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Final Exam Review- All Notes for Midterm 1

by: Michael Notetaker

Final Exam Review- All Notes for Midterm 1 PSYCH 100

Marketplace > Tulane University > Psychlogy > PSYCH 100 > Final Exam Review All Notes for Midterm 1
Michael Notetaker
Introductory Psychology
Thomas Herbert

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About this Document

All topics, definitions and concepts from Midterm 1 including all of Professor Herbert's in class talking points that are not on his PowerPoint slides.
Introductory Psychology
Thomas Herbert
Study Guide
50 ?




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This 9 page Study Guide was uploaded by Michael Notetaker on Tuesday October 6, 2015. The Study Guide belongs to PSYCH 100 at Tulane University taught by Thomas Herbert in Fall 2015. Since its upload, it has received 26 views. For similar materials see Introductory Psychology in Psychlogy at Tulane University.


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Date Created: 10/06/15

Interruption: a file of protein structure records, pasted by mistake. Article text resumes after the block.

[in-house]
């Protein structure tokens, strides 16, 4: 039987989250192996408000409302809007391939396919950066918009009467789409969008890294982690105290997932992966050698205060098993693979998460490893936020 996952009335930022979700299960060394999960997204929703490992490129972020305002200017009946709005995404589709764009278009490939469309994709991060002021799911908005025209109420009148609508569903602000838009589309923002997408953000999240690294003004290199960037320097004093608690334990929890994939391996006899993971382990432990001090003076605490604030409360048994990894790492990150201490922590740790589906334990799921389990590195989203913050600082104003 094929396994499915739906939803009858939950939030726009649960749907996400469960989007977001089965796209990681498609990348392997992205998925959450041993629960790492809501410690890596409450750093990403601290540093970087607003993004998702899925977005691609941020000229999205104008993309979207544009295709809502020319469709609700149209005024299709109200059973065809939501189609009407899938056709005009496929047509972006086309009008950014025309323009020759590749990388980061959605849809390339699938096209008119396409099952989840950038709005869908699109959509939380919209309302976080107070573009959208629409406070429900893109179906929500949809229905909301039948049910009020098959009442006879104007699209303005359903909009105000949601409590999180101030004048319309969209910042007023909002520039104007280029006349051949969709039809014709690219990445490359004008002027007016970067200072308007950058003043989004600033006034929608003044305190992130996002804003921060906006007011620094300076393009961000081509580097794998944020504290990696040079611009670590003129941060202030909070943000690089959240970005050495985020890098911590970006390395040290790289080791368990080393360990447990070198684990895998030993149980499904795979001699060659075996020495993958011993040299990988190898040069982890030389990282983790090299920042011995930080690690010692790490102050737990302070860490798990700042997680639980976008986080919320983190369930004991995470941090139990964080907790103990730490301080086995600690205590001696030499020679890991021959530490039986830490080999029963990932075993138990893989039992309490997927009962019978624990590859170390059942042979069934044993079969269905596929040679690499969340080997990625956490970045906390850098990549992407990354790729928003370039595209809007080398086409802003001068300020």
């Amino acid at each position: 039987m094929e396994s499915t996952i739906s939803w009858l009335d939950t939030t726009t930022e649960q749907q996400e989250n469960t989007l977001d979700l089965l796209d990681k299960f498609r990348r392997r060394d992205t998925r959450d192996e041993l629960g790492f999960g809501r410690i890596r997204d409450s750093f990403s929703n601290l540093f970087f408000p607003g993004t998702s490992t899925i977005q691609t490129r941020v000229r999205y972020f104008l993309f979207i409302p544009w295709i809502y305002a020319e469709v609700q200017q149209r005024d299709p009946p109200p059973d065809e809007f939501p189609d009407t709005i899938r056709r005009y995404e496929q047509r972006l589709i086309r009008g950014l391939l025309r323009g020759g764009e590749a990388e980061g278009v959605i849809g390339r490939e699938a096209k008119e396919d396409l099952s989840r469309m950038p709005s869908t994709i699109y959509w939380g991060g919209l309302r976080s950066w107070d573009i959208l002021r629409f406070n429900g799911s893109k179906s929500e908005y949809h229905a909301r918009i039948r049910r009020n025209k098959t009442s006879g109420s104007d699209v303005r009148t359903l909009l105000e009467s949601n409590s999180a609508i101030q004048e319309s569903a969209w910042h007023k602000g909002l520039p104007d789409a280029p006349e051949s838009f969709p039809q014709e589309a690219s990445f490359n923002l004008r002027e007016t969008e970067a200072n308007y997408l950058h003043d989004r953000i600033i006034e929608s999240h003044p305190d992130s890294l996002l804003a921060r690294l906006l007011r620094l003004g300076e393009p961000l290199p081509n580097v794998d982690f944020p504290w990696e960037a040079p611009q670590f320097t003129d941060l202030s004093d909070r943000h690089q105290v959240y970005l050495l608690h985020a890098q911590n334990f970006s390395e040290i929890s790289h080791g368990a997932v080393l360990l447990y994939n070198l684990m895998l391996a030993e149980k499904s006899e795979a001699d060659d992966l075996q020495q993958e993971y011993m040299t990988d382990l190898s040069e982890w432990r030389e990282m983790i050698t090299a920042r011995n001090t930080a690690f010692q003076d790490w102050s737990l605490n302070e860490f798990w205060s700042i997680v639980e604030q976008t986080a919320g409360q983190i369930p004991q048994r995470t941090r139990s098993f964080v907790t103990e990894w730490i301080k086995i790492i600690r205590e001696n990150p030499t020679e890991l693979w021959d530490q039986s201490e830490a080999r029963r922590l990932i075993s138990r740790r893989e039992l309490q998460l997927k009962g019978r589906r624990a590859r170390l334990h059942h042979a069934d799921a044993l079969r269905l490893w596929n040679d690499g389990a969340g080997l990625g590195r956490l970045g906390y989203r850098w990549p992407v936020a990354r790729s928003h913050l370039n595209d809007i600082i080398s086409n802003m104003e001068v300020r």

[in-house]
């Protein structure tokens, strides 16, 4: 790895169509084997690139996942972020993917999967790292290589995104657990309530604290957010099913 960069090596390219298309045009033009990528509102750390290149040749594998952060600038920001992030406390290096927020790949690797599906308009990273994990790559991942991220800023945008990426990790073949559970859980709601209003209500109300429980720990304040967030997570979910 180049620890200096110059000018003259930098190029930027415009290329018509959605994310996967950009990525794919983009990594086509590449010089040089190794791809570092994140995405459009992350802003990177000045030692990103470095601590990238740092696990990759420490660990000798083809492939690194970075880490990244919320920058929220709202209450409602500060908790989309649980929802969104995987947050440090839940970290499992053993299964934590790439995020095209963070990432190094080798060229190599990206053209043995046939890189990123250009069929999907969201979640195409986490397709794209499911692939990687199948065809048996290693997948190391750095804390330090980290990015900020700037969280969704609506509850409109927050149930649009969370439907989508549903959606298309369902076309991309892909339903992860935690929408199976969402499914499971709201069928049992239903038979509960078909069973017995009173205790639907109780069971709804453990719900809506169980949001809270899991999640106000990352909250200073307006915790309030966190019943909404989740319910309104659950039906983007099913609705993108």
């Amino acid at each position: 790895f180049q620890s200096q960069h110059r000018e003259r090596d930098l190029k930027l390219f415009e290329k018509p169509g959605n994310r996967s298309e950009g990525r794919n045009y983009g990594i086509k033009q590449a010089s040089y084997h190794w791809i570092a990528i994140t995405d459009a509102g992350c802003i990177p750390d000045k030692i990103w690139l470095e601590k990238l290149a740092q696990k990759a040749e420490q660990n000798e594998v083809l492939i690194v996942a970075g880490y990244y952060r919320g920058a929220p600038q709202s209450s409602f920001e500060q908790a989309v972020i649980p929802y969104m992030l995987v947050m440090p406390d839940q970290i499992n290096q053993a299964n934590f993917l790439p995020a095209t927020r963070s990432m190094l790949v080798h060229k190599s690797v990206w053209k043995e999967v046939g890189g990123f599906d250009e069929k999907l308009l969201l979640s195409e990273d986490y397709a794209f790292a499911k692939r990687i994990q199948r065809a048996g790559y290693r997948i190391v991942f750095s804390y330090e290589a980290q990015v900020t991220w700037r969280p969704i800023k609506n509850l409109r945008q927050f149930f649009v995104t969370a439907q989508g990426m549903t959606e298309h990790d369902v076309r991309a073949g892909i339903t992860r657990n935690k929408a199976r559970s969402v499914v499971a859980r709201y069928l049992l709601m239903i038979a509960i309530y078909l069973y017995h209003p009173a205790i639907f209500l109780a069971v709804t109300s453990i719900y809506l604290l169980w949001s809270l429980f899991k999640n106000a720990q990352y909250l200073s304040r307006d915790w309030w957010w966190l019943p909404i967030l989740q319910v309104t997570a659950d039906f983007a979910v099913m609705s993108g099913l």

Chapter 1 Introduction and Research Methods 4 goals of Psych Description Explanation Prediction Change how can we achieve the desired outcome 7 major perspectives of psychology Psychodynamic behavioral humanistic cognitive biological evolutionary and sociocultural The bystander effect is the diffusion of responsibility its effects weaken at numbers greater than 7 Randomness The larger the sample size the greater the randomness and the better the experiment is BIASES AND DECEPTION Placebos fake variables given to control groups to ensure the same process as the experimental group The placebo effect is the believed impact of a fake placebo on a test subject bigger pills elicit a bigger response Illusory Correlation The tendency to mistakenly see two statistically unrelated events as being correlated when in reality no such association exists Saliency Bias Focusing on noticeable factors when explaining the causes of behavior Confirmation Bias Remembering events that confirm the expectation and ignoring the misses Experimenter Bias Experimenter in uences the results to get the result he expected or should get Ethnocentrism Bias Believing ones culture is typical of all cultures Sample Bias The sample is not indicative of the population as a whole either because it is not random or not large enough Random Assignment Using chance to assign participants to test and control groups Confounding variables Extraneous variables that can jeopardize experiments Participant Bias Participants act differently because they know they are being observed Single Blind and Double Blind Studies Participants don39t know who is in the control group 2 researcher and participants don39t know who is in the control group SCIENCE AND SCIENTIFIC METHOD Basic Research Used to expand scientific knowledge Applied Research Used to solve practical problems both are equally important Operational definition something that we believe is real but cannot be measured or tested P value probability of chance result lt05 is considered scientifically relevant Hard vs Soft Science hard sciences more directly measure what they are studying Stable Normal Science everyone tests the variable in the same way gets the same results and is content with the same theory Revolutionary Science Enough data sets from enough different labs come in that challenge the accepted assertion A new theory emerges which encompasses the old and new data sets and the new theory becomes the theory in which stable science returns Paradigm Shift Eventually someone comes up with new technology or new ways of testing the variable eventually everyone modernizes to these new ways of studying the variable and the shift occurs Human experiments must have informed consent only justifiable deception confidentiality a debriefing and freedom to withdraw Caveats Any compensation can violate the freedom to withdraw deception can void informed consent Animal testing is more highly regulated than human testing What one studies is not necessarily what one measures Studying aggression measuring bites Technology 2 way mirrors Hidden cameras etc are used to stop participants from knowing that they are being studied Famous In uencers Wilhelm Wundt Leipzeg Germany 1879 Father of Psychology Practiced STRUCTURALISM so did Titchener William James earlier USA Practiced FUNCTIONALISM Sigmund Freud Practiced PSYCHOANALYSIS AND PSYCHODYNAMIC PERSPECTIVE Wertheimer Practiced GESTALT PSYCHOLOGY Watson Pavlov and Skinner Practiced BEHAVIORAL PERSPECTIVE Ebbinghaus Father of COGNITIVE PSYCHOLOGY Rogers and Maslow Practiced the HUMANIST PERSPECTIVE and developed Rogerian therapy Where the therapist accepts the patient s feelings and talks about them Maslow created the hierarchy of names and greatly in uenced the theory of psychology Schools of thought STRUCTURALISM The use of introspection to learn about the structures of the mind by testing trained adults Focusing on perceptual experiences and sensations COGNITIVE PERCEPTION Studies thought perception and information processing by measuring reaction times and brain activity This is an expanding field because of modern technology advances NEUROSCIENCE AND BIOPSYCHOLOGY PERSPECTIVE Studies genetics and other biological processes of the brain and nervous system EVOLUTIONARY PSYCHOLOGY Studies evolution adaptation and natural selection SOCIOCULTURAL PSYCHOLOGY Studies sociocultural determinants and social interactions AKA SOCIOBIOLOGY growing field FUNCTIONALISM Studies how the mind functions to adapt organisms to their environment Investigates functions of mental processes in adapting to the environment PSYCHOANALYSIS AND PSYCHODYNAMIC PERSPECTIVE The study of unconscious processes and unresolved past con icts This practice is far less common now and has in uenced society more than it has in uenced psychology GESTALT PSYCHOLOGY The Whole is more than the sum of its parts BEHAVIORAL PERSPECTIVE Observing environmental in uences on overt behavior This has a continuing in uence on modern psychology HUMANIST PERSPECTIVE Emphasizes inner health and the importance of feelings and counters Freud in saying that humans have free Will and that unhealthy people merely have their natural potential locked and they can achieve greatness by unlocking it COGNITIVE PSYCHOLOGY Focuses on mental functioning and reasoning 4 Major Research Methods EXPERIMENTAL Manipulation and control of variables to identify cause and effect DESCRIPTIVE Naturalistic observation surveys and case studies to observe collect and record data Naturalistic observation surveys and case studies Surveys can be of representative groups or random samples of large populations The more options there are the less likely one is to pick an extreme Case Studies are in depth studies of a few individuals usually done when there are few test subjects CORRELOGICAL Statistical analysis of relationships between variables to identify relationships and how well one variable in uences another Helpful when unethical or improbable to do an experiment BIOLOGICAL Studies the brain and other parts of the nervous system to identify causation be descriptive and make predictions CHAPTER 2 Neuroscience and Biological Foundations Neuroglia Cells Glia Cells Control biological rhythms such as circadian rhythms and are involved in REM sleep Dendrites change a lot thicker and thinner and more or less branchy The more connections by dendrites that one has the quicker they can process information Initial axon is called the initial segment or the axon hillock Bigger muscles have bigger axons Input to the neuron is analog the output is in binomials SodiumPotassium pump only counteracts the leak of the neuronal membrane it does not reset graded or action potential Concentration gradients and electrostatic pressure cause the sodium and potassium to move back and forth so quickly Charge goes positive because sodium moves in before potassium moves out Graded potentials reflect the input and they are variable Action potentials on axons are all or nothing the strength of signal remains constant Ligand neuron transmitter Neuron transmitters are everywhere on the cell body and the more ligand channels that are open the larger the effect will be Saltitory Conduction action potential jumps fro node to node to node The Synapse is the place where we can manipulate the system Major Neurotransmitters Serotonin is unique in that it can be effected by the food that you eat Acetylcholine is both a fast and slow synapse fast in muscles and slow in the brain Serotonin 5HT depression sensory experiences 0 Acetylcholine ACh movement learning memory Dopamine DA mood movement reward pathway 0 Norepinephrine NE emotion arousal Glutamate excitatory memory 0 GABA gamma amino butyric acid inhibitory movement anxiety The more mitochondria in an area the more active that area is Behavioral Genetics The study of the relative effects of heredity and the environment on behavior and mental processes Clinical and Counseling are the most common Psychology degrees The male and female brain are very similar but the female brain has a thicker central bridge and crosscommunicates better therefore women are more capable of thinking with their whole brain than men are Evolutionary Psychology The branch of psychology that studies the application of the principles of evolution to explain behavior and mental processes Chapter 4 Sensation and Perception Bottom up Processing Perceptual analysis that moves from parts to a whole and starts at the bottom with raw sensory data being sent up through the brain for higher level analysis Reading Top down processing Perceptual analysis that moves from the whole to parts by starting with higher level cognitive processes and then works down Muscle memory Processing Specialized cells inside the sense organs respond to a stimulus Transduction Sensory receptors convert stimuli into neural impulses to be sent to the brain Coding Neural impulses travel by different routes to different parts of the brain allowing us to detect various physical stimuli as distinct sensations Sensory Reduction We purposefully reduce the amount of sensory information that we receive to tune out stimuli we don39t need Psychophysics The study and measurement the link between the physical characteristics of stimuli and the sensory experience of them Difference Threshold The smallest physical difference between two stimuli that is consciously detectable 50 of the time aka the Just Noticeable Difference JND Ernst WeberGermany Absolute Threshold The minimum amount of stimulation necessary to consciously detect a stimulus 50 of the time Gustav Fenchner Sensory Adaptation The process by which receptor cells become less sensitive due to constant stimulation Can39t smell your own house GateControl Theory of Pain Pain sensations are altered and processed by certain cells in the spinal cord which act as gates to interrupt and block some signals while sending others to the brain Ronald Melzack and Patrick Wall Subliminal perception does occur but does not have a great effect on persuasion COLOR VISION Trichromatic Theory of Color Color perception results from three types of cones in the retina each most sensitive to either red green or blue and all other colors result from a mixture of these 3 Opponent Process Theory of Color All color perception is based on three systems of each of which contains two color opposites red vs green blue vs yellow and black vs white Depth Perception The ability to perceive 3D space and accurately judge distance Binocular Cues Visual input from two eyes that allows perception of depth or distance Retinal Disparity the binocular cue of distance in which the separation of the eyes causes different images to fall on each retina Convergence The binocular depth clue in which the eyes turn inward to fixate on an object Monocular Cues Visual input from a single eye that contributes to the perception of depth or distance Accommodation The process by which the eyes ciliary muscles change the shape of the lens so that light is focused on the retina adjustment of the eyes39 lenses permitting focus on nearby and distant objects Perceptual and Size Consistency The learned tendency to perceive the environment as stable and objects as the same size despite changes in distance color brightness and size Perceptual Set The readiness to perceive in a particular manner based on expectations HEARING Place Theory Hair cells are stimulated at different locations on basilar membrane Explains high frequency and pitch sounds Frequency Theory Hair cells fire at the same rate as the frequency for the sound Explains low frequency and pitch sounds Amplitude determines how loud the sound is Conduction Hearing Loss Result of damage to the mechanical system that conducts sound waves to the cochlea aka conduction deafness Sensorineural Hearing Loss Result of damage to the cochlea39s receptor hearing cells or the auditory nerve Aka nerve deafness Pheromones Chemical signals released by organisms to communicate with others may effect behavior such as recognition of family members aggression territorial marking and sexual mating Vestibular Sense Aka sense of balance located in the inner ear Kinesthesis The sense that detects bodily posture orientation and movement of body parts relative to each other Located in muscles joints and tendons Selective Attention Focusing conscious awareness on a specific stimulus while filtering out other stimuli Feature Detectors Specialized neurons that respond only to certain sensory information Habituation The brains reduced responsiveness due to repeated stimulation of the same receptors Chapter 5 States of Consciousness Consciousness Consciousness Awareness of ourselves and the environment Consciousness is a spectrum Continuum is associated with activity in the cerebral cortex which is bigger in humans than all other animals Alternate State of Consciousness Any mental state other than ordinary waking consciousness lnattentional Blindness The failure to notice an unexpected stimulus when our attention is directed elsewhere also known as perceptual blindness Consciousness Continuum Controlled Processes mental activities that require focused attention and generally interfere with other ongoing activities Automatic Processes mental activities that require minimal attention and generally have little impact on other activities subconscious dreaming little or no awareness concussion Alternate States of Consciousness LSD Circadian Rhythms A consistent pattern of cyclical bodily activities governed by an internal biological clock that generally occur son a 245 hour cycle Stages of Sleep NonREM Sleep Stages 13 of sleep REM Sleep Stage 4 rapid eye movements highfrequency brain waves paralysis of large muscles and often dreaming Theories on Sleep AdaptationProtection RepairRestoration GrowthDevelopment LearningMemory Theories on Dreaming Freud39s Wish Fulfilment Theory Manifest masks dreams latent content dream we remember masks the forbidden unconscious needs Activation Synthesis Hypothesis Dreams are the products of random brain cell firing that we attempt to make sense of Cognitive View of Dreams Dreams are a type of information processing that helps us interpret daily experiences and turn them into memories Sleep Disorders lnsomnia Difficulty falling asleep staying asleep or waking up to early Narcolepsy Sudden irresistible onset of sleep during waking hours Sleep Apnea Repeated interruption of breathing during sleep causing snoring poor quality sleep and excessive daytime sleepiness Nightmare Bad dream that significantly disrupts REM sleep Night Terror Abrupt awakening with feelings of panic that significantly disrupts REM sleep Psychoactive Drugs Psychoactive Drugs A chemical that changes mental processes and conscious awareness mood andor perception How Psychoactive Drugs Work Alter the production or synthesis of neurotransmitters Change the storage or release of neurotransmitters Alter the reception of neurotransmitters Alter the deactivation of neurotransmitters Agonist Drug A drug that binds to a receptor and triggers a response in the cell that mimics or enhances a neurotransmitters effect Antagonistic Drug A drug that binds to a receptor and triggers a response in the cell that blocks a neurotransmitters effect Drug Abuse Drug taking that causes emotional or physical harm to the individual or others Psychological and Physical Dependence The psychological desire or craving to achieve a drugs effect vs changes in bodily processes that make a drug necessary for minimal functioning 4 drug categories Depressants Act on the Central Nervous System GABBA to suppress bodily processes Alcohol Valium All antianxiety drugs work by binding to the GABBA receptor Slow activity Stimulants Act on the Central Nervous System Dopamine Norepinephrine to increase bodily processes Caffeine Nicotine Cocaine Associated with euphoria and increased alertness OpiatesNarcotics Act as an analgesic or pain reliever act on the Dopamine system Morphine Heroine Sense of euphoria HallucinogensPsychedelics Produce sensory or perceptual distortions called hallucinations LSD Marijuana Cause hallucinations or visual distortions Meditation Meditation A group of techniques designed to alter consciousness believed to enhance selfknowledge and wellbeing through reduced selfawareness Hypnosis An ASC characterized by deep relaxation and a trancelike state of heightened suggestibility and intense focus Not everyone can be readily hypnotized Therapeutic uses of Hypnosis Treatment of chronic pain severe burns dentistry childbirth psychotherapy